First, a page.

My talk to the Heath Robinson Museum in North London on the 29 October 2020. How months of isolation can tease out thoughts that I had wanted to air!
Carbon Paper Printing is my new go to lo-fi printing method for monotypes. Here is the negative image on the carbon paper. See my previous post for the original drawing on which this monotype is based.
The blue rose. A drypoint print made from a drawing of roses made at a cafe at Harrow on the Hill. Blue and the Rose. The Blue Rose. This should be the name of a film shouldn’t it? Perhaps it is.
Getting ahead of myself once again with drawings of Winter. Must remember to be present in future! But having said that being present is a complicated state. Drawing is a process which makes you present and mindful and concentrated in the moment but in respect of my landscape drawings at the same time unearths memories of places once visited, in this case, North Yorkshire. Once visited, almost 15 years ago, to be precise, in this drawing of trees. Through drawing I am reminding myself of this place because I did this drawing 4 days ago. Perhaps not revisited then perhaps exploring how I feel about this place. How I am trying to find the patterns as well. See, I told you that being present is complicated. We are a mess of our past our present and our desires for the future all in the same moment.
Trees in urban space and a boundary. Mark making and differences in tone. Wires in the distance and a wall. The arc of the tree and the foliage. The design of a road at an end. Pattern making and marks in ink on paper. Why choose this view against many alternative standpoints? Hard to say but it had to be this view.
This charcoal drawing is a view of the River Trent in Nottinghamshire. Riversides such as this are part of the landscape I was familiar with before I left Lincolnshire to live in Sheffield and then London.
Nearness and distance, line and textured areas and evoking silence or at least a calmness. These are elements which are attractive to me. When this image is placed against other unrelated drawings there is an emerging narrative that can go in many directions. How exciting that is! Imaginings coming from memory and going back to memory once more. See www.instagram.com/charker2001
Yes, Elton John comes from Pinner, but Michael Rosen is also one of the best known people to have grown up here, and he is now a patron of the Heath Robinson Museum. The museum honours the artist and illustrator, who was a Pinner resident for a number of years. I was delighted then, to […]Still Standing — Neil Elder Poetry
This is what I have observed. There is a certain inevitability about this. A new addition to the detritus that will from now be added to suburban and urban streets, parks, the countryside.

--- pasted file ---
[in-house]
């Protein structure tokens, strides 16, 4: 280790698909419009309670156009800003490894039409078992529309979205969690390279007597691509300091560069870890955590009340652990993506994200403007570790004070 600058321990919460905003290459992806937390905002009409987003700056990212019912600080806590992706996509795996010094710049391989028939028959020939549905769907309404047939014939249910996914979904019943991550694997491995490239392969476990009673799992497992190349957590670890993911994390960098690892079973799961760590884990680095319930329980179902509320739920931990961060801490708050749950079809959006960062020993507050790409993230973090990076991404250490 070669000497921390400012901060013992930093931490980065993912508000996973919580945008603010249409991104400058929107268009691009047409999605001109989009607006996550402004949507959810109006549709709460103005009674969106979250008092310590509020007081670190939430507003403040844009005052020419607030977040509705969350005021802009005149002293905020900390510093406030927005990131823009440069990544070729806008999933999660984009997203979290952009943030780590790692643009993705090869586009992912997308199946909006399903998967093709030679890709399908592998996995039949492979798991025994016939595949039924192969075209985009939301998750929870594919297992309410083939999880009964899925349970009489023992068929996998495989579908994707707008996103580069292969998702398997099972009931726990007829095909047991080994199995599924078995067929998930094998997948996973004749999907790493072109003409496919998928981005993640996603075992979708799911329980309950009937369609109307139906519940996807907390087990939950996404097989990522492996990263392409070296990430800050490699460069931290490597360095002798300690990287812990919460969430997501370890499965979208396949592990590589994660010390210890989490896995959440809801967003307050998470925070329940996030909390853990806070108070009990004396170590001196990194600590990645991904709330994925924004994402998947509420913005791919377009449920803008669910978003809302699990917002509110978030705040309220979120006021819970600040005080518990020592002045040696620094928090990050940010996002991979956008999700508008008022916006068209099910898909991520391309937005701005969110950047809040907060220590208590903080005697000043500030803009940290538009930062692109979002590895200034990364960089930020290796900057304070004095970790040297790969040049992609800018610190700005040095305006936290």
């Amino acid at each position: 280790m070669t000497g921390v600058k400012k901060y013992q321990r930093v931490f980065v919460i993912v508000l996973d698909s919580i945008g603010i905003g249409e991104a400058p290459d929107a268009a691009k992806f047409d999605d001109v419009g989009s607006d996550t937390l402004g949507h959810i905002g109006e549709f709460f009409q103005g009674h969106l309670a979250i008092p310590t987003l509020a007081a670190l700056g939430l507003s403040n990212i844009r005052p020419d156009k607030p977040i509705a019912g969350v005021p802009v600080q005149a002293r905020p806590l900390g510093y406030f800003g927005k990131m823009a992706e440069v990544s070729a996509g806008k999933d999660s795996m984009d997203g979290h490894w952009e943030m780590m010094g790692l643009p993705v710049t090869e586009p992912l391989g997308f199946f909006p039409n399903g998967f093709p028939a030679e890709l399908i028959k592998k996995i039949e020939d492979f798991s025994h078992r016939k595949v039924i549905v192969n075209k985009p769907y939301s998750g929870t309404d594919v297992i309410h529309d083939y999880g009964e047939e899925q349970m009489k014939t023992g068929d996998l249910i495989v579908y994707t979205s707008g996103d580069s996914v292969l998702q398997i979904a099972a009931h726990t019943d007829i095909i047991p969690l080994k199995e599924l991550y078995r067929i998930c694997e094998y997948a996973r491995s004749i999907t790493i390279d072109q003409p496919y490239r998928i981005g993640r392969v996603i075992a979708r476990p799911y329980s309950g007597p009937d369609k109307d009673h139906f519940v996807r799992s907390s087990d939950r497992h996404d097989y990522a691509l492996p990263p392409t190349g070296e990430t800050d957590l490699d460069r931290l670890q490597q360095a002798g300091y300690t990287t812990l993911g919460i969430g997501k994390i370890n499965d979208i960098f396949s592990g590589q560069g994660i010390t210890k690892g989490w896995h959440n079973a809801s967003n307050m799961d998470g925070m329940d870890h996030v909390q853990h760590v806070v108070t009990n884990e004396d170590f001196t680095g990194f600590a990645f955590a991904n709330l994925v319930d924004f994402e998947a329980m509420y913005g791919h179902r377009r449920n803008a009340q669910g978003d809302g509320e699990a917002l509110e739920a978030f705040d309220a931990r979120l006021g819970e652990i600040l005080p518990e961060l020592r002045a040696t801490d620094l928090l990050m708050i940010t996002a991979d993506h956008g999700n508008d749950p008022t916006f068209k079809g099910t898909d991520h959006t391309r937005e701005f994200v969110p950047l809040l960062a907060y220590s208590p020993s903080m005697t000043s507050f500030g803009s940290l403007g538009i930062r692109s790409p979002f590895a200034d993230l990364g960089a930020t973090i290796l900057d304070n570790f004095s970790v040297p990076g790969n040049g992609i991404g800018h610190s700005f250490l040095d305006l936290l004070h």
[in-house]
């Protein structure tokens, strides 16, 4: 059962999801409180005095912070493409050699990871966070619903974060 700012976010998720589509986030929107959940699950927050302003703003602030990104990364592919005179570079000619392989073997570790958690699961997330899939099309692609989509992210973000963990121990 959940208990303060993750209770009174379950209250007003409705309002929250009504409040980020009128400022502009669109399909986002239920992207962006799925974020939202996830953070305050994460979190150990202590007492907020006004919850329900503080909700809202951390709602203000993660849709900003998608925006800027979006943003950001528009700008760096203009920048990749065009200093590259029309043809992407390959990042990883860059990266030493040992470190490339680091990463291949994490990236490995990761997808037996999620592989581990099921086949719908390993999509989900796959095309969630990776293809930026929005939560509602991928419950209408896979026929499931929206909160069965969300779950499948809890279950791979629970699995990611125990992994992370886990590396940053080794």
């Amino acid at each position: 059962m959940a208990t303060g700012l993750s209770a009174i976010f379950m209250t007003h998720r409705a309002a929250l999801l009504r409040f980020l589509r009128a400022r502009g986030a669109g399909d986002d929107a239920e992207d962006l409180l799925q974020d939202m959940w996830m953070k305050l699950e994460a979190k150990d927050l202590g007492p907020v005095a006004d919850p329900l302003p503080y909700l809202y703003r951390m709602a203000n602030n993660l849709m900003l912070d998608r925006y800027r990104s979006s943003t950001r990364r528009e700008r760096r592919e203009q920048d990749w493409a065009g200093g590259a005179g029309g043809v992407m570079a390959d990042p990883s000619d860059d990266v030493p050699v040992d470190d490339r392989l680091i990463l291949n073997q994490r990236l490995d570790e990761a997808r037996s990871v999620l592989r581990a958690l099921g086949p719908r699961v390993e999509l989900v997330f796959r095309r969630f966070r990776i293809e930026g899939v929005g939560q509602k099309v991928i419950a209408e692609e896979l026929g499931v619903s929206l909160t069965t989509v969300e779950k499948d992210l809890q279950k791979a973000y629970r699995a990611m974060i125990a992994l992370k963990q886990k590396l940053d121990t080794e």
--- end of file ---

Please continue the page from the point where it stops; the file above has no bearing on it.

I am aclimatised to isolation and the prospect of the lifting of lockdown makes me nervous. Drawing this image of a tree in a field in Lincolnshire reminded me of the space and the quiet of the Lincolnshire landscape, and of course any rural landscape if you choose your location carefully. I spent my childhood as often as I could in this landscape and enjoyed the space and freedom it implied. I am in no hurry now to be amongst strangers in the suburban streets around my home in North West London. I think we all could benefit from quiet and appreciate the truth of nature.
This is a drypoint from a drawing of Poppies which are located in a room dedicated to Soldiers who died in the First World War. The room is located in West House in the Pinner Memorial Park, the place that was the subject of an earlier post And The House Watches On – Notes on the drawings and prints and recent book of poems I illustrated called ‘And The House Watches On’ (see https://neilelderpoetry.wordpress.com/and-the-house-watches-on/
The image of the poppies is included in the book but the above print is different to the one in the book because it incorporates a process called Chine Colle which is in effect the result of combining collage and drypoint printmaking.
When I was working on a developing this image of the poppies from my drawings I was thinking alot about the work of Rachel Ruysch, a painter from the Netherlands working in the late 17th and early 18th Century whose specialism was flower painting ( see https://en.wikipedia.org/wiki/Rachel_Ruysch#Works )
I thought of her paintings because some of them show the flowers in a container and omit any detail of the setting. As I see it this is effective because the paintings then become a study of the flowers and all our attention is brought to the carefully rendered detail. Including elements of the setting would be distracting.